My first experience with Bond, like many around my age, came with the franchise’s return in 1995 after a six year break. Pierce Brosnan as James Bond in Goldeneye is still how I picture the character (even if the other movies he was in don’t stack up as well), much like so many older fans see Connery. This is helped in part by the Nintendo 64 game based off the movie, which acted as a forefather to the modern FPS just as the Bond movies are to the spy genre. It was essential for multiplayer back in the day, and while it’s a little outdated (arguably like the classic Bond image that has Daniel Craig’s interpretation has kept at an arm’s length) its legacy shouldn’t be forgotten. It was fun, with good graphics for its day and a compelling soundtrack on par with the film. It is still one of the better movie-to-game adaptations ever, and helped secure a new generation of Bond fans like myself.
While there have been many imitators, none have been able to produce the kind of staying power or cultural impact that James Bond has had. Whether it is his quintessential look, the mountain of classic quotes or the gadgets, Bond has cemented himself as a cornerstone of British pop culture and film. He debuted in the Fleming novel one year before Godzilla was created in Japan, which helps visualise just how old the character is. Even if Spectre would be the last Bond made (unlikely, though it is rumoured to be Craig’s last) the character would survive, being parodied and remembered for generations to come. But as for the future? Well Bond’s character has already evolved sharply between the Brosnan and Craig handover, and with a strong public push for Idris Elba to become the first black Bond (a move I am all for although he’s getting on in age) it seems likely he will continue to grow. How far removed he ends up from Fleming’s novel interpretations, or the original performance from Connery, will be seen. But he will forever be Bond…James Bond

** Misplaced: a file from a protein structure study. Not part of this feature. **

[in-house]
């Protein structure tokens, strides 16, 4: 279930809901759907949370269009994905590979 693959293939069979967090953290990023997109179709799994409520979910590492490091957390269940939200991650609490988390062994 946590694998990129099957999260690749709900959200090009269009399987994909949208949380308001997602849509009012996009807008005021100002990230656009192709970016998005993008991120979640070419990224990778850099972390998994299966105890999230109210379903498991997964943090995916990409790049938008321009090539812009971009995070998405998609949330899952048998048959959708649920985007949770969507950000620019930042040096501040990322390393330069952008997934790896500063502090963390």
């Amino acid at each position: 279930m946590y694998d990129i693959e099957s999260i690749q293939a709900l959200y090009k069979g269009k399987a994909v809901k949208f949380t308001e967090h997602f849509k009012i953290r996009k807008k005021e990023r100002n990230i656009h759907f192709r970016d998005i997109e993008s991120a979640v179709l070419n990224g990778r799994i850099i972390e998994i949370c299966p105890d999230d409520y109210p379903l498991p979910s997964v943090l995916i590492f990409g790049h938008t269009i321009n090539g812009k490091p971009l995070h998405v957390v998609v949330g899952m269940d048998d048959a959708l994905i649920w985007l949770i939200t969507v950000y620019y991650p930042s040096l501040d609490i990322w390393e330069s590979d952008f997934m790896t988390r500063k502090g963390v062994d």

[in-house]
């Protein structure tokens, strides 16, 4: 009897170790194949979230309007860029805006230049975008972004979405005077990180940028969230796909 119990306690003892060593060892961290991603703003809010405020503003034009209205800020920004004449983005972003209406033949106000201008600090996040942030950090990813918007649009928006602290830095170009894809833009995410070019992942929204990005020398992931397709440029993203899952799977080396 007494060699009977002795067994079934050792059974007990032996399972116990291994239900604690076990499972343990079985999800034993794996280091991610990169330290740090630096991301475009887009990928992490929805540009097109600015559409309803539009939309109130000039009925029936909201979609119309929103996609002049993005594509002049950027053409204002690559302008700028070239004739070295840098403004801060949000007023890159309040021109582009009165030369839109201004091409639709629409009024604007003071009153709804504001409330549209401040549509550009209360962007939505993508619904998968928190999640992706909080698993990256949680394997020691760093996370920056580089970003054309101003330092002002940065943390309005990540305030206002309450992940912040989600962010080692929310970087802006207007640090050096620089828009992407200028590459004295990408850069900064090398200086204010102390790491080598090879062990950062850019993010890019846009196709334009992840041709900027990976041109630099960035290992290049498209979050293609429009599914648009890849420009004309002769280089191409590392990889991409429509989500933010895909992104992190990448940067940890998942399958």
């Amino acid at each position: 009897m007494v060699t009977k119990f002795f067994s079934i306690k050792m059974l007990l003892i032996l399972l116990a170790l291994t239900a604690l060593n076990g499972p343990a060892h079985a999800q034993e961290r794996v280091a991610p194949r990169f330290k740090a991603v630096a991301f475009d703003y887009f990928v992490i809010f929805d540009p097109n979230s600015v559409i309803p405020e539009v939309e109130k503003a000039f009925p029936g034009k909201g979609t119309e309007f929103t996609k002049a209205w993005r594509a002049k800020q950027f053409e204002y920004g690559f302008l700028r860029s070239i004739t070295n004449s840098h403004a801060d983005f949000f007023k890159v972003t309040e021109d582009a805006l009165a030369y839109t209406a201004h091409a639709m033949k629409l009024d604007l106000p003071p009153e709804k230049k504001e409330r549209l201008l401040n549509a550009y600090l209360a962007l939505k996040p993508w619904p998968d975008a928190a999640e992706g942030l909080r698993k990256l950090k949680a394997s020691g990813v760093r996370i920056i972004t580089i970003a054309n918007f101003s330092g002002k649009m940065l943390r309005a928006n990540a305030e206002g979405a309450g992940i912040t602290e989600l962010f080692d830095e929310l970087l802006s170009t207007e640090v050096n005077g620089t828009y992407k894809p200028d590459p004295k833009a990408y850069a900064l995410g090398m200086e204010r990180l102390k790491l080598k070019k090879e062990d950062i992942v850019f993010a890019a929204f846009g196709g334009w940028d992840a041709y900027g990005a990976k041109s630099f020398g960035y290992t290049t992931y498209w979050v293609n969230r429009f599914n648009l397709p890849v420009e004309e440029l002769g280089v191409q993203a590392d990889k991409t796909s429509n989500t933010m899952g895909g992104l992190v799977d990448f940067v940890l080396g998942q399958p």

And to end this week’s article, I thought it’d be fun to stop and consider all the lives claimed by the 007 moniker. Thanks to Auralnauts on Youtube, you can relive every death at the hands of Bond: from Dr No. through to Skyfall. The link to the video is below, but Andrew Morris in the video’s comments section was kind enough to provide a numerical breakdown. So which Bond claimed the most lives you ask?
But of course, Roger Moore has the advantage of having more movies to work with. So what about when you break it down by averages? Well, the most kills per movie changes a couple of things up:
As for the most kills in an individual movie? That belongs to Octopussy with a massive sixty four kills, filling up over half of Moore’s total kills. Meanwhile The Man With The Golden Gun owns the rights for most efficient Bond, claiming the life of only one man. Since those two are such substantially affective numbers to the total, I busted out my early high school mathematics knowledge to determine the mean number of kills for Roger Moore. By considering this (and note I’ve only taken the mean for Moore, not the others) Moore’s average KPM (Kill per movie) drops to 11.2, putting him below Connery. It also means the two most recent Bonds are the most bloodthirsty, which shouldn’t be too surprising. I always felt the Brosnan movies were a little more casualty heavy than the others, and the numbers certainly do back it up.